NEW DELHI (Reuters) – In a densely packed neighborhood of Delhi, hundreds of homeless people queued up this week as volunteers doled out rice and peas from a vat in the back of a van.
Only a handful of the people in the crowd wore masks. There were no hand sanitizers or wash basins in sight and no social distancing.
“I need the food,” said a man in the queue, Shiv Kumar.
“If I stand apart, someone else might come in between.”
Volunteers say such scenes are playing out daily across India, as laborers and waste pickers – most of them homeless or too poor to afford a meal – are among the hardest hit by Prime Minister Narendra Modi’s three-week nationwide lockdown to stem the spread of coronavirus.
Most of the estimated 4 million plus homeless people in India have had no way of earning a living since the lockdown began on March 25. With streets deserted, even begging is not an option.
Many wander aimlessly, some find refuge at homeless shelters where ranks of people sleep beside each other.
While the plight of India’s migrant workers has garnered headlines, with thousands forced to walk miles to reach home since the lockdown began, many aid workers say the millions of homeless in India face a bigger risk.
Officials say the shutdown is necessary to stem the spread of the coronavirus. India has reported more than 1,500 cases and 38 deaths from the outbreak.
But rights groups have criticized the government over what they say has been inadequate planning ahead of the lockdown.
“You cannot impose such drastic measures on a population the size of India all of a sudden,” said Shivani Chaudhry, executive director of Housing and Land Rights Network, a non-profit group that works with the homeless.
“In shelters, we face serious challenges such as the lack of adequate space and sanitation,” she said. “If one person in a shelter gets infected, it’s going to be very hard to control its spread.”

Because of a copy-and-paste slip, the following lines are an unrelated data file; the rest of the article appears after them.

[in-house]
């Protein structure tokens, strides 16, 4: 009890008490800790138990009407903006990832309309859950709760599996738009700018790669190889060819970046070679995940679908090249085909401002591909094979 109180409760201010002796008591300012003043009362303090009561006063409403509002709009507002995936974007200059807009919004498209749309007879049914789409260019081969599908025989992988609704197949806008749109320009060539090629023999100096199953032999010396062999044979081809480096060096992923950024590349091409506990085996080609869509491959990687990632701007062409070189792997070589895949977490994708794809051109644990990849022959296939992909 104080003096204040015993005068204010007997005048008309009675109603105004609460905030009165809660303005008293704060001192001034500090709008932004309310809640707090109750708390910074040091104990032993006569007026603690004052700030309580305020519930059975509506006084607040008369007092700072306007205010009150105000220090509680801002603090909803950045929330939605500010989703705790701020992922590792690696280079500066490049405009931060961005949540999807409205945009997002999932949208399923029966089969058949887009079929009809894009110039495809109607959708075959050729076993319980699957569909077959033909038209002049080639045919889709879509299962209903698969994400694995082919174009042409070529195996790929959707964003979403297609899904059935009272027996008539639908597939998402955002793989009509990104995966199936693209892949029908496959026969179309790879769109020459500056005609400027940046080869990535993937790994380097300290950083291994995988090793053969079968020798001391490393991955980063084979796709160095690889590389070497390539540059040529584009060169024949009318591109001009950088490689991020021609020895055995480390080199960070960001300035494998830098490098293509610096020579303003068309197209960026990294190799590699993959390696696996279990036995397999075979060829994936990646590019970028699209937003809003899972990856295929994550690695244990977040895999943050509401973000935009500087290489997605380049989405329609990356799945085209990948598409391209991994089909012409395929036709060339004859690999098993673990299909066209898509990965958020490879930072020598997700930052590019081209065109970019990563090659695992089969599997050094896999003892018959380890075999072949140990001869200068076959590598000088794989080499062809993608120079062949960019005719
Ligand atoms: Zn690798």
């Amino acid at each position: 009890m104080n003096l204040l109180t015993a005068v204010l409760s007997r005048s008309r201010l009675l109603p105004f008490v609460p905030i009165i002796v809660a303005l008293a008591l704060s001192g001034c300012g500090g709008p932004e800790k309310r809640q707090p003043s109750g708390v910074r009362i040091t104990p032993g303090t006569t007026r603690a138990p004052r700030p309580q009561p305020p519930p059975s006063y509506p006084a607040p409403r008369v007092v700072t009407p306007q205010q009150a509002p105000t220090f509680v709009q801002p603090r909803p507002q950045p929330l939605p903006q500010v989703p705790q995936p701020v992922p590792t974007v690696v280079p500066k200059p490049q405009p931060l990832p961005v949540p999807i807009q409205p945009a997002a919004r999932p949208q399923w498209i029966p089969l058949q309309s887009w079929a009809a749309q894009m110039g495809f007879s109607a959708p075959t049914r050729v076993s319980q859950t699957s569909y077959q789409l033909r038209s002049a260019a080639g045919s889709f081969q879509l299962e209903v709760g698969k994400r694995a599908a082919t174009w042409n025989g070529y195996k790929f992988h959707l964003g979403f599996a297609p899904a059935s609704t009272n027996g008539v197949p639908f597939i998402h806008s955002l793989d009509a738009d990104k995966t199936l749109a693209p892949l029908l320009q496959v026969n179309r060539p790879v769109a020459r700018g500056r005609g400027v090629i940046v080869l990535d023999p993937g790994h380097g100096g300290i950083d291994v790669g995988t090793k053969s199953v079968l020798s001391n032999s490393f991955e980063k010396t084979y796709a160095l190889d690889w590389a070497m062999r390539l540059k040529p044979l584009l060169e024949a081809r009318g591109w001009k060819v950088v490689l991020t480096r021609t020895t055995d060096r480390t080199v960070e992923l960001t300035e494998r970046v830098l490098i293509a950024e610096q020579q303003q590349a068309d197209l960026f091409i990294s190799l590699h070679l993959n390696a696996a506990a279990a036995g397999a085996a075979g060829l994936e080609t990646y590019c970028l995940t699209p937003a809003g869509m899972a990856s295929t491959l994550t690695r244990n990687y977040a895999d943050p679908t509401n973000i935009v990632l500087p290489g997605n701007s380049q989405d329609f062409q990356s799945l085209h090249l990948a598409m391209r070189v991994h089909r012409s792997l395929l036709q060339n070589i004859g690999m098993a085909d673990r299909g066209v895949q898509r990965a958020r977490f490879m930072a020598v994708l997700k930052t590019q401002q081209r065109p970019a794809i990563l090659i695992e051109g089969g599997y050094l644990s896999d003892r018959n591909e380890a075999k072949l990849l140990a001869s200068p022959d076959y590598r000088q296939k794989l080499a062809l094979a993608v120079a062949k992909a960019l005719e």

While some cities like Delhi and Chennai have several homeless shelters, in other parts of the country, like Mumbai, many are stranded on the streets, rights groups say.
Some states are now scrambling to put the homeless in tents in parks, or at schools and other vacant spaces.
In the eastern city of Kolkata, a municipal councillor said government-run homeless shelters were all packed and there was no way of keeping people apart as a coronavirus precaution.
The Delhi government said in an order last week that social distancing must be “strictly followed” at the 200 odd night shelters across the city. But at least four shelters Reuters visited this week said they were struggling to follow the orders given the numbers of people seeking help.
“How do we do social distancing? If we separate them we will have to let many of them go,” said a manager at one shelter with a capacity of 500 people.
The federal Ministry of Urban Affairs only issued an order on March 28 – four days after the lockdown began – telling state governments there was “an urgent requirement” to support the homeless, according to a copy seen by Reuters.
While the government has outlined a $22.6 billion stimulus plan that provides for direct cash transfers and food security measures for the poor, many activists say it is unclear how many homeless, many of whom lack documentation, would get any aid.
Doctors and health experts say the homeless are among the most at risk from the virus as many already suffer from illnesses such as tuberculosis, and their morbidity rates are higher than for the general population.
“How does one quarantine someone who has no home, or someone who lives cheek to jowl with 10 others in a small room?” said Dr Zarir Udwadia, an infectious diseases specialist in Mumbai, who has been treating coronavirus patients.
“Poverty and overcrowding like ours are likely catalysts for the COVID-19 explosion we anticipate with trepidation,” he said.
The spread of coronavirus among such a population would be terrifying, warned Indu Prakash Singh, a member of the Supreme Court’s urban poverty monitoring committee.
“In any pandemic these are first people to be hit,” he said calling efforts to tackle the issue “slipshod”.
Many of those on the streets view the coronavirus with a grim fatalism.
“Some of us will die, some of us will live to suffer,” said Zakir Hussain, a 45-year-old laborer, standing near a homeless shelter in Delhi.
“We are poor. We’ve been left here to die. Our lives are of no value to anyone.”
(Reporting by Zeba Siddiqui in New Delhi and additional reporting by Subrata Nag Choudhury in Kolkata; Editing by Euan Rocha and Robert Birsel)